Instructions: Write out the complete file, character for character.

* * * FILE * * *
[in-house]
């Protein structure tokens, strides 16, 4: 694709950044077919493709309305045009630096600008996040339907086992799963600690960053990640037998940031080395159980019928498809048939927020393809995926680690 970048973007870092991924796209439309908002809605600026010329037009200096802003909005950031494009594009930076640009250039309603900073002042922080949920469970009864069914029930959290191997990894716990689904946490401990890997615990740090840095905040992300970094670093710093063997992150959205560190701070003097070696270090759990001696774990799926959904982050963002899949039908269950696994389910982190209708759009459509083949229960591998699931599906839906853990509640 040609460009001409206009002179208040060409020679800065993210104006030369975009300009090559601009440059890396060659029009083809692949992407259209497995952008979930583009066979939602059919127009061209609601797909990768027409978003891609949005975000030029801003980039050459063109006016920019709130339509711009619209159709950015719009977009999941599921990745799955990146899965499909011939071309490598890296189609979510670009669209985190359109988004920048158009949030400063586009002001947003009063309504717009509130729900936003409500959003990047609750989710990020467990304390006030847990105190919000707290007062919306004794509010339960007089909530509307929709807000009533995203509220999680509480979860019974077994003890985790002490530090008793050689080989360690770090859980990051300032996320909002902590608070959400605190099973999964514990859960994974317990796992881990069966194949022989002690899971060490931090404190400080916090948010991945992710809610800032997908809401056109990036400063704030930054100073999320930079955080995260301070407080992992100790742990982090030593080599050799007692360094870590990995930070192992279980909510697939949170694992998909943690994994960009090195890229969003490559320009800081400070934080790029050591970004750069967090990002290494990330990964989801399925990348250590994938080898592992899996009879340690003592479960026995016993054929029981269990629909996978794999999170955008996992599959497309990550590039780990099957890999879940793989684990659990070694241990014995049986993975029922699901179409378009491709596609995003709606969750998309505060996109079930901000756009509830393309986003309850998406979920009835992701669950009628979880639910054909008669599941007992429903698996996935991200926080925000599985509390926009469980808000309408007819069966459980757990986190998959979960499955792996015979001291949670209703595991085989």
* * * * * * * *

[in-house]
């Protein structure tokens, strides 16, 4: 694709950044077919493709309305045009630096600008996040339907086992799963600690960053990640037998940031080395159980019928498809048939927020393809995926680690 970048973007870092991924796209439309908002809605600026010329037009200096802003909005950031494009594009930076640009250039309603900073002042922080949920469970009864069914029930959290191997990894716990689904946490401990890997615990740090840095905040992300970094670093710093063997992150959205560190701070003097070696270090759990001696774990799926959904982050963002899949039908269950696994389910982190209708759009459509083949229960591998699931599906839906853990509640 040609460009001409206009002179208040060409020679800065993210104006030369975009300009090559601009440059890396060659029009083809692949992407259209497995952008979930583009066979939602059919127009061209609601797909990768027409978003891609949005975000030029801003980039050459063109006016920019709130339509711009619209159709950015719009977009999941599921990745799955990146899965499909011939071309490598890296189609979510670009669209985190359109988004920048158009949030400063586009002001947003009063309504717009509130729900936003409500959003990047609750989710990020467990304390006030847990105190919000707290007062919306004794509010339960007089909530509307929709807000009533995203509220999680509480979860019974077994003890985790002490530090008793050689080989360690770090859980990051300032996320909002902590608070959400605190099973999964514990859960994974317990796992881990069966194949022989002690899971060490931090404190400080916090948010991945992710809610800032997908809401056109990036400063704030930054100073999320930079955080995260301070407080992992100790742990982090030593080599050799007692360094870590990995930070192992279980909510697939949170694992998909943690994994960009090195890229969003490559320009800081400070934080790029050591970004750069967090990002290494990330990964989801399925990348250590994938080898592992899996009879340690003592479960026995016993054929029981269990629909996978794999999170955008996992599959497309990550590039780990099957890999879940793989684990659990070694241990014995049986993975029922699901179409378009491709596609995003709606969750998309505060996109079930901000756009509830393309986003309850998406979920009835992701669950009628979880639910054909008669599941007992429903698996996935991200926080925000599985509390926009469980808000309408007819069966459980757990986190998959979960499955792996015979001291949670209703595991085989």